What practice techniques do you use for your students?
I don’t have a practice technique that everyone follows. I have huge expectations, and they know it. Each of my students brings a notebook into their first lesson. In that book, I record our goals for the term at the beginning and then keep track of every lesson. Midway through the term, we look back to day one and see how things are going. This allows us to stay on task with our original goals. These books follow my students through all four years and are absolutely full by the end of their time with me.
Are there any technique books that you recommend?
For snare drum, I love the French etudes. Jacques Delécluse has a good number of books that I enjoy teaching out of; they are quite complex and work many aspects of snare drum playing. There is a wonderful timpani book that I use for ear training with my students. Friese/Lepak’s The Complete Timpani Method is one of the best books to prepare students for orchestral timpani playing. There are a host of mallet technique books that I use in the studio, as well as excerpts on all the orchestral instruments in the percussion family.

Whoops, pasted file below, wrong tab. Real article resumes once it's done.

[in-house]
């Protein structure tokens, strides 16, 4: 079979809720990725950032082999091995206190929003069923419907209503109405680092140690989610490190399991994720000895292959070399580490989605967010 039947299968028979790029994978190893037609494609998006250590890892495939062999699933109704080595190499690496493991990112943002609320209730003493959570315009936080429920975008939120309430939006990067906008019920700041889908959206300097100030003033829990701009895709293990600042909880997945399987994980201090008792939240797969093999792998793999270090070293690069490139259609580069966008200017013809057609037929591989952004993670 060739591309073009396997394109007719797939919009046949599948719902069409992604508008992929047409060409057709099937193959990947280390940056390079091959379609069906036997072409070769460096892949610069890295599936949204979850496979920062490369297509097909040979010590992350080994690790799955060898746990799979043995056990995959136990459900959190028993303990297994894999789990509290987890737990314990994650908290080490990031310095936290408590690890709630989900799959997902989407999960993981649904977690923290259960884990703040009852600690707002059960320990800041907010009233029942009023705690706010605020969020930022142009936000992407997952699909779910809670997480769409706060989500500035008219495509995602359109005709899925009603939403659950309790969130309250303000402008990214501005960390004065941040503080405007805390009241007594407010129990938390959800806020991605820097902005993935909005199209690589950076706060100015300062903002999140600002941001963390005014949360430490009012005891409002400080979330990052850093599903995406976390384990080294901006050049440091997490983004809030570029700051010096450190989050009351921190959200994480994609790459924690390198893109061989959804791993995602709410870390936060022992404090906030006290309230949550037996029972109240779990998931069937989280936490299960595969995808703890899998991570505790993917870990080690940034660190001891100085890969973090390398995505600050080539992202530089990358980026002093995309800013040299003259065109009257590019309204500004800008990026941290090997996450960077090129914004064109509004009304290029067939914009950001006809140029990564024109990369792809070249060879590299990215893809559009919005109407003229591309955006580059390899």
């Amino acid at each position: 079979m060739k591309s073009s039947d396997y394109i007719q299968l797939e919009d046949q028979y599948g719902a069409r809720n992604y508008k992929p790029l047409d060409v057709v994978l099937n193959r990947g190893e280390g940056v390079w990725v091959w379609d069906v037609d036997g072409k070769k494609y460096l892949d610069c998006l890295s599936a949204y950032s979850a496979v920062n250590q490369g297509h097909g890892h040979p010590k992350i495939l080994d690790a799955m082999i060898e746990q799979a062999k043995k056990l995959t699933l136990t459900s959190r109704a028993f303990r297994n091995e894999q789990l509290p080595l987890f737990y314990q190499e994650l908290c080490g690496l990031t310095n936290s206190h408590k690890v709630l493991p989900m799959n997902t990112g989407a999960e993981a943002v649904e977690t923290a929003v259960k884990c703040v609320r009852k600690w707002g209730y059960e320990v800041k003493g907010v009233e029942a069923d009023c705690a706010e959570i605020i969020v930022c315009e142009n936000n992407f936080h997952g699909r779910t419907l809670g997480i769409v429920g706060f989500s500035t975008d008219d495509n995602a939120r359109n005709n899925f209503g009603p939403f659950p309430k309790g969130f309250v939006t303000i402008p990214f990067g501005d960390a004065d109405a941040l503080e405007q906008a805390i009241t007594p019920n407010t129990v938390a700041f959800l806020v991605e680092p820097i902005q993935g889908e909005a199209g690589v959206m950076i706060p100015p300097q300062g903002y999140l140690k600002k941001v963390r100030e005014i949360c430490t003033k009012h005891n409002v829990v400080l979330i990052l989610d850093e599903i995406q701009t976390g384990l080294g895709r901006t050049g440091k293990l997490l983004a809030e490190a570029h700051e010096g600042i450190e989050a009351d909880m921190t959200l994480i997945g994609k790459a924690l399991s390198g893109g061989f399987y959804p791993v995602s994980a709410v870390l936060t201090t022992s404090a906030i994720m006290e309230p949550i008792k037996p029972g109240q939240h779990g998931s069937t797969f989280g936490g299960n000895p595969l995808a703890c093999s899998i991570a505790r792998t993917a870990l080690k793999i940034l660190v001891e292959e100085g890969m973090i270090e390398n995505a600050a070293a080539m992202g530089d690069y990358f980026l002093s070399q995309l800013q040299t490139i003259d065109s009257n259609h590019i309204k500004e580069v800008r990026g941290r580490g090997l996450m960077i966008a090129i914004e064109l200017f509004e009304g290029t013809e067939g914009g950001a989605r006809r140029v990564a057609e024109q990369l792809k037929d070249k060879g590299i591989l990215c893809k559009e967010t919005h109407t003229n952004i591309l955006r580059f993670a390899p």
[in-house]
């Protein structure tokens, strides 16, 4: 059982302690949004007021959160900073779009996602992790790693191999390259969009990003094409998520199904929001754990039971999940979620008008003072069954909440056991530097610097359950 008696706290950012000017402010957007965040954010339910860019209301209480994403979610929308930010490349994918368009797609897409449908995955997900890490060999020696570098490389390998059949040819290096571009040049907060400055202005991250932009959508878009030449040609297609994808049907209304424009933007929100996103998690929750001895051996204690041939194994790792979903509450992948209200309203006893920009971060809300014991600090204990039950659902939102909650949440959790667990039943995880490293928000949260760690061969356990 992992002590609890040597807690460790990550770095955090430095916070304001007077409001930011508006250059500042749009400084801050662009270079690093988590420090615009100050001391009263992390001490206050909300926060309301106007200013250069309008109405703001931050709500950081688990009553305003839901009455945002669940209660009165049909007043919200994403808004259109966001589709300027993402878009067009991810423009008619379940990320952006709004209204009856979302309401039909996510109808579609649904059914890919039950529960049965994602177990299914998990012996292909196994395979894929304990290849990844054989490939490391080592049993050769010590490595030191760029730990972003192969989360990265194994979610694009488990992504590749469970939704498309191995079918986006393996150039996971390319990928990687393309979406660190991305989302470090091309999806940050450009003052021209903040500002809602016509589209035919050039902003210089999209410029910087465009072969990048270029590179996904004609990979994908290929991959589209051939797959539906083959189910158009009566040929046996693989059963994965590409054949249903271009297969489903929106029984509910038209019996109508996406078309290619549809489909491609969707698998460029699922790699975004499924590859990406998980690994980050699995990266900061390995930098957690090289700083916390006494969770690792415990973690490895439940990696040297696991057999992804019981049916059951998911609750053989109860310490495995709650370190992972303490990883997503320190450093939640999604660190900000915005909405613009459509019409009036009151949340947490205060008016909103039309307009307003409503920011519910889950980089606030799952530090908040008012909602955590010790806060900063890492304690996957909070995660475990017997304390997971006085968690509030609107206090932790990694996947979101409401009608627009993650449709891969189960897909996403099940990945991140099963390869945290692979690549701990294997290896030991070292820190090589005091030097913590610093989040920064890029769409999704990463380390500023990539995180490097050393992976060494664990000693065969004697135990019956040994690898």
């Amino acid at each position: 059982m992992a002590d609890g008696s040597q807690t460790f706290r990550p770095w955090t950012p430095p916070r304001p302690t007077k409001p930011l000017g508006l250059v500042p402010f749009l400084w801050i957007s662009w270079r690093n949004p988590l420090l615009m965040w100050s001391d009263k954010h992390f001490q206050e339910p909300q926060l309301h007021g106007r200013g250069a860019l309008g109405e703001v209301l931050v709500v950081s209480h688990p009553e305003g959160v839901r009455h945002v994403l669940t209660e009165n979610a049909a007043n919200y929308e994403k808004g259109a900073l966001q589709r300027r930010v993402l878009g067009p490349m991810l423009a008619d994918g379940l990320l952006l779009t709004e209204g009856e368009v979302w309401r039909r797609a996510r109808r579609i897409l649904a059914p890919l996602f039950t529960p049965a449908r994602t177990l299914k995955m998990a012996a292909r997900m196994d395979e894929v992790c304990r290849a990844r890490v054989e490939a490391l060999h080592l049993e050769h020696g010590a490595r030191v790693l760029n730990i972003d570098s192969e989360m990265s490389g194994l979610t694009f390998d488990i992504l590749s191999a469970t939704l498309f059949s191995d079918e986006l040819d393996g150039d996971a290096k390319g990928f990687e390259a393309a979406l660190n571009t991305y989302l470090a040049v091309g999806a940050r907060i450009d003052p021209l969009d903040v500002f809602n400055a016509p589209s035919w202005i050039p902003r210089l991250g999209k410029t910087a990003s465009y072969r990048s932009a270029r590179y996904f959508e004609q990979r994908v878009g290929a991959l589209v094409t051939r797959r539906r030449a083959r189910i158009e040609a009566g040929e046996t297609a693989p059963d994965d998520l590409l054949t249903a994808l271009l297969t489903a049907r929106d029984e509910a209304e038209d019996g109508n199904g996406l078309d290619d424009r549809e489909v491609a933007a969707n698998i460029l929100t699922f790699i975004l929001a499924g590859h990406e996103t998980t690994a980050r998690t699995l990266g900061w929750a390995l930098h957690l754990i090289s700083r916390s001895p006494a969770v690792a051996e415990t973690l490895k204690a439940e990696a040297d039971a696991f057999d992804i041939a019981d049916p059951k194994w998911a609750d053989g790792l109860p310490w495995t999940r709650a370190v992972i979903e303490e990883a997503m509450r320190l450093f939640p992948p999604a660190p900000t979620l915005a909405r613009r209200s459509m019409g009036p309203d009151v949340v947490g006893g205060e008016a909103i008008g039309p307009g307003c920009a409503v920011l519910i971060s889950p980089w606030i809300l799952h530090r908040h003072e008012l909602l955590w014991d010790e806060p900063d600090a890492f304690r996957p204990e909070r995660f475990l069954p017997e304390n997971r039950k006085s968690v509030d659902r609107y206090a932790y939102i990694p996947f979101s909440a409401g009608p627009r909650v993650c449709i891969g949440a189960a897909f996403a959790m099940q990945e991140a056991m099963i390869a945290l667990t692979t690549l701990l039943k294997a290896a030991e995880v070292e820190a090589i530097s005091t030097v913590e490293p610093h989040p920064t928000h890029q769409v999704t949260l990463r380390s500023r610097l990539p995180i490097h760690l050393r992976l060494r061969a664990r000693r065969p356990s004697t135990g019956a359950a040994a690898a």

What advice do you have for students?
Our musical world is quite small… NEVER BURN A BRIDGE! Stay nice and just do your job to the best of your ability.
What advice do you have for teachers?
Never stop learning. The moment you think you know all that you need to know is about as far from really knowing as you will ever be. If you are a great learner, you will probably be a great teacher!
External link: John Lawless profile at KSU website
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